Thursday, October 11, 2012

Military Health Risks And How It Can Affect Family Members

My first guest blogger!  This is for my fellow military spouses.  Emily Walsh from the Mesothelioma Cancer Alliance is sharing a great piece on some of the long term health risks that affect military members and their families.  

Many people have served their country. Those in the military have gone on to live ordinary lives with their families. There are some health risks that are often involved with being in the military. The stress of dealing with what they had to deal with can lead to PTSD and various other health problems – which can all take a toll on the family.

PTSD, commonly referred to as Post Traumatic Stress Disorder is very common among those who have served in the military. It can lead to angry outbursts, pulling away from family members and trouble sleeping. When one member of the family is dealing with such a thing, it affects everyone in the house.

When a family member is experiencing high levels of stress or isn’t getting enough sleep, it can lead to poor performance on the job as well as problems within the house. One of the best measures is to use a paid sick day as a mental health day. This will allow the family member the chance to relax and de-stress from what is going on.

There is no real cure to PTSD. Therapy can be made available to veterans, which can help. Sometimes people just need someone they can talk to – a sympathetic ear. When there are sick days and flexibility in a work schedule to deal with such things, it can be better for the family member dealing with the military health risks as well as all of the other family members.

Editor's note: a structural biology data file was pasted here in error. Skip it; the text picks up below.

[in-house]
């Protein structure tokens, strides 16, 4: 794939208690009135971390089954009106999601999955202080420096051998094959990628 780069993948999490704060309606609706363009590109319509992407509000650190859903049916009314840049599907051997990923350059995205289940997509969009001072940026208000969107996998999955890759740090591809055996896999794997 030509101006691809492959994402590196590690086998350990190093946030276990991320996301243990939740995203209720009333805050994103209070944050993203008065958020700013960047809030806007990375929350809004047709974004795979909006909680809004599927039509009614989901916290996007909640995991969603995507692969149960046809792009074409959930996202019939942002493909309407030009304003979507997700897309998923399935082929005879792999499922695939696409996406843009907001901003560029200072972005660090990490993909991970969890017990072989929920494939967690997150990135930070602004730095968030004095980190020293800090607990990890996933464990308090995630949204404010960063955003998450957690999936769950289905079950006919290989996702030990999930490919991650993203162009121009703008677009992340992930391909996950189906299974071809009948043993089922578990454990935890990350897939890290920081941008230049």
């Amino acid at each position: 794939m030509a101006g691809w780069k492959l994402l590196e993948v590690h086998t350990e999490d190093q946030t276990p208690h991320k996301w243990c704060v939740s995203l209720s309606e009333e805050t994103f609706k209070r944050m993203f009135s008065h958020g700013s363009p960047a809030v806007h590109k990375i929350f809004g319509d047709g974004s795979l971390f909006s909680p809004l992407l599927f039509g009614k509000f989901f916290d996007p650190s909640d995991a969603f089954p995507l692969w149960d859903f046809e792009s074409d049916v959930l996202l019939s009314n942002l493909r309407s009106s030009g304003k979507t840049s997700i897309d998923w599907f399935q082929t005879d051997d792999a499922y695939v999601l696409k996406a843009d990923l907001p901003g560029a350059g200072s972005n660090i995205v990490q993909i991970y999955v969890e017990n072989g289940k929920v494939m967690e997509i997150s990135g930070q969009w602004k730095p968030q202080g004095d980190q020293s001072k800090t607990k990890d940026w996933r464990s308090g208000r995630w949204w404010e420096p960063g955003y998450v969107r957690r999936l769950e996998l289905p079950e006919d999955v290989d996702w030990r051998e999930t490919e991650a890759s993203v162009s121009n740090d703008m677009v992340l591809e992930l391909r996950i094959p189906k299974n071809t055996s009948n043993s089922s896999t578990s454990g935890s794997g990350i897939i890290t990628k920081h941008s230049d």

What starts out as a mental health issue can quickly translate into physical problems as well. When the body starts to experience fatigue, it can lead to getting sick easier as well as neck and back aches. PTSD isn’t the only health risk in the military, however.

Many in the military have been exposed to various chemicals. This includes Agent Orange and even asbestos. Various illnesses have resulted from these exposures. Diabetes, mesothelioma (What is mesothelioma?) and more are now being discovered in veterans who served their country either in the US or overseas. Families need to be understanding to these health problems and make sure that the veteran gets the necessary health attention.

For those who are out of the military and now dealing on their own, it’s important to find a job with some flexibility. Paid days off can go a long way to maintaining a strong level of health. When there are no paid days off, it can lead to not getting the right level of health care. When this happens, it can increase tension at home. Children are not always understanding to why there is anger or stress in the household.

Military families need to look out for each other. There are various health risks involved with being in the military but it’s how they deal with it that matters. Veteran’s assistance and various other things are out there. When the family is sympathetic and there is flexibility in the workplace to get assistance as needed, it yields the best results

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